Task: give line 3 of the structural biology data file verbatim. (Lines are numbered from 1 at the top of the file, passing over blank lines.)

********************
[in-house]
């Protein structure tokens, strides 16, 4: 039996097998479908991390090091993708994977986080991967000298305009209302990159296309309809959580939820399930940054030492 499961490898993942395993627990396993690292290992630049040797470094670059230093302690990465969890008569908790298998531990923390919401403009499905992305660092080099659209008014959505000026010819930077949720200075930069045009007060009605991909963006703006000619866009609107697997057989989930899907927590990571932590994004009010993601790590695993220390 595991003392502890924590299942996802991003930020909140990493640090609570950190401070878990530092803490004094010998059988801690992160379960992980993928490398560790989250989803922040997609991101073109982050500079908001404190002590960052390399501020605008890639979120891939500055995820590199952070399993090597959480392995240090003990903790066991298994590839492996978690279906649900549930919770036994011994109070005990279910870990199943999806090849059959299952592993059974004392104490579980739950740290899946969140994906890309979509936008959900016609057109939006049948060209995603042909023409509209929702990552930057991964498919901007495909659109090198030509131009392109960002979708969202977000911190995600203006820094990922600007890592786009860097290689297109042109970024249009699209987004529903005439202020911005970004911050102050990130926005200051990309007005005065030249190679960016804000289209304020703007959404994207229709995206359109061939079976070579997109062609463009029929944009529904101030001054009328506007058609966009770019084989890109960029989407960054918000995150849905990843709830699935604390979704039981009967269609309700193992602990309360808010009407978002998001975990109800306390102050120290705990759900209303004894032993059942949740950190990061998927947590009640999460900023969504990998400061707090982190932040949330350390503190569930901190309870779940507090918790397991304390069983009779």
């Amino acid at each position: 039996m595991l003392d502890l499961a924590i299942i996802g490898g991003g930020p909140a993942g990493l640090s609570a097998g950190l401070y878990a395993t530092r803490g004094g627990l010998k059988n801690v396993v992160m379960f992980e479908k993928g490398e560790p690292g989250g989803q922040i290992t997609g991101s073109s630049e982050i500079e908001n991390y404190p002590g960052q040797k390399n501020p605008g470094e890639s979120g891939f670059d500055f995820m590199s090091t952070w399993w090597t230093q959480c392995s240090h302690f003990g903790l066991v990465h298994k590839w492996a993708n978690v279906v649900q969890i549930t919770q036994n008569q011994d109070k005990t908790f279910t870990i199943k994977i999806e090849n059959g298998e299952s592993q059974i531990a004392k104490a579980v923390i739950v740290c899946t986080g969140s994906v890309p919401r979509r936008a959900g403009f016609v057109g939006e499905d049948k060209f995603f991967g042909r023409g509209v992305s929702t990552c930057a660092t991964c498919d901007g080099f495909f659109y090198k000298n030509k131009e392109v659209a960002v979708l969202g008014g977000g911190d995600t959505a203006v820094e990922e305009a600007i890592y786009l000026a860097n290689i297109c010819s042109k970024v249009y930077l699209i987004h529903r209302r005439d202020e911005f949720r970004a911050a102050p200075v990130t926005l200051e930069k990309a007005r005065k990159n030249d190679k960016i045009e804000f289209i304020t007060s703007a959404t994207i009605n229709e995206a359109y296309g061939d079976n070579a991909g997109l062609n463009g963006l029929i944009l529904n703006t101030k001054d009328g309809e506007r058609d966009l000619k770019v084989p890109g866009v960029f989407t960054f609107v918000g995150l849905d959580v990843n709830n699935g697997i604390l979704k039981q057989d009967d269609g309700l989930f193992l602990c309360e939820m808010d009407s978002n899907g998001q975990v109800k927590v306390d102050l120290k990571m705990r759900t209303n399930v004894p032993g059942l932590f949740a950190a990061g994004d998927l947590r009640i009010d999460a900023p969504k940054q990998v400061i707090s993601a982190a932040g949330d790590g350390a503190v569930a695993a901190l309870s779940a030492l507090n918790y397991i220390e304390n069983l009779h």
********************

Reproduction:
């Amino acid at each position: 039996m595991l003392d502890l499961a924590i299942i996802g490898g991003g930020p909140a993942g990493l640090s609570a097998g950190l401070y878990a395993t530092r803490g004094g627990l010998k059988n801690v396993v992160m379960f992980e479908k993928g490398e560790p690292g989250g989803q922040i290992t997609g991101s073109s630049e982050i500079e908001n991390y404190p002590g960052q040797k390399n501020p605008g470094e890639s979120g891939f670059d500055f995820m590199s090091t952070w399993w090597t230093q959480c392995s240090h302690f003990g903790l066991v990465h298994k590839w492996a993708n978690v279906v649900q969890i549930t919770q036994n008569q011994d109070k005990t908790f279910t870990i199943k994977i999806e090849n059959g298998e299952s592993q059974i531990a004392k104490a579980v923390i739950v740290c899946t986080g969140s994906v890309p919401r979509r936008a959900g403009f016609v057109g939006e499905d049948k060209f995603f991967g042909r023409g509209v992305s929702t990552c930057a660092t991964c498919d901007g080099f495909f659109y090198k000298n030509k131009e392109v659209a960002v979708l969202g008014g977000g911190d995600t959505a203006v820094e990922e305009a600007i890592y786009l000026a860097n290689i297109c010819s042109k970024v249009y930077l699209i987004h529903r209302r005439d202020e911005f949720r970004a911050a102050p200075v990130t926005l200051e930069k990309a007005r005065k990159n030249d190679k960016i045009e804000f289209i304020t007060s703007a959404t994207i009605n229709e995206a359109y296309g061939d079976n070579a991909g997109l062609n463009g963006l029929i944009l529904n703006t101030k001054d009328g309809e506007r058609d966009l000619k770019v084989p890109g866009v960029f989407t960054f609107v918000g995150l849905d959580v990843n709830n699935g697997i604390l979704k039981q057989d009967d269609g309700l989930f193992l602990c309360e939820m808010d009407s978002n899907g998001q975990v109800k927590v306390d102050l120290k990571m705990r759900t209303n399930v004894p032993g059942l932590f949740a950190a990061g994004d998927l947590r009640i009010d999460a900023p969504k940054q990998v400061i707090s993601a982190a932040g949330d790590g350390a503190v569930a695993a901190l309870s779940a030492l507090n918790y397991i220390e304390n069983l009779h």